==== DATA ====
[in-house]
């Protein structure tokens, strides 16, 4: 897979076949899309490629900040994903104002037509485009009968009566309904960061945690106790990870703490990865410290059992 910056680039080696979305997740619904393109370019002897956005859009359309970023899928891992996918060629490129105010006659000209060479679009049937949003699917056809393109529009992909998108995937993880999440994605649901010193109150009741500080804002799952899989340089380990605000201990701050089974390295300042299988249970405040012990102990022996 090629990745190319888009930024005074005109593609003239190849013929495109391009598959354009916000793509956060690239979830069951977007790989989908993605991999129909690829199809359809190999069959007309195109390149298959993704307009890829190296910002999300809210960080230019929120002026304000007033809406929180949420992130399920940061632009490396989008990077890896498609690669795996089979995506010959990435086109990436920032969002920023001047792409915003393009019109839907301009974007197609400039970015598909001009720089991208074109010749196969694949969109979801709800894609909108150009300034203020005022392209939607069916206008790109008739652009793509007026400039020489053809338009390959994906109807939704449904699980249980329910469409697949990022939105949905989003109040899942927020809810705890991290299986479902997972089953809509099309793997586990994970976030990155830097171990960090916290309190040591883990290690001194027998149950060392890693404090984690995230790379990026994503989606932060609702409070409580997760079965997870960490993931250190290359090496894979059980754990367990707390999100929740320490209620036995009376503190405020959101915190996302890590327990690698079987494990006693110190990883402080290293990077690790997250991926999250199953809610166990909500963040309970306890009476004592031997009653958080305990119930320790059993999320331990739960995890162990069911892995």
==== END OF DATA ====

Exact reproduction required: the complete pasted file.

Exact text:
[in-house]
């Protein structure tokens, strides 16, 4: 897979076949899309490629900040994903104002037509485009009968009566309904960061945690106790990870703490990865410290059992 910056680039080696979305997740619904393109370019002897956005859009359309970023899928891992996918060629490129105010006659000209060479679009049937949003699917056809393109529009992909998108995937993880999440994605649901010193109150009741500080804002799952899989340089380990605000201990701050089974390295300042299988249970405040012990102990022996 090629990745190319888009930024005074005109593609003239190849013929495109391009598959354009916000793509956060690239979830069951977007790989989908993605991999129909690829199809359809190999069959007309195109390149298959993704307009890829190296910002999300809210960080230019929120002026304000007033809406929180949420992130399920940061632009490396989008990077890896498609690669795996089979995506010959990435086109990436920032969002920023001047792409915003393009019109839907301009974007197609400039970015598909001009720089991208074109010749196969694949969109979801709800894609909108150009300034203020005022392209939607069916206008790109008739652009793509007026400039020489053809338009390959994906109807939704449904699980249980329910469409697949990022939105949905989003109040899942927020809810705890991290299986479902997972089953809509099309793997586990994970976030990155830097171990960090916290309190040591883990290690001194027998149950060392890693404090984690995230790379990026994503989606932060609702409070409580997760079965997870960490993931250190290359090496894979059980754990367990707390999100929740320490209620036995009376503190405020959101915190996302890590327990690698079987494990006693110190990883402080290293990077690790997250991926999250199953809610166990909500963040309970306890009476004592031997009653958080305990119930320790059993999320331990739960995890162990069911892995």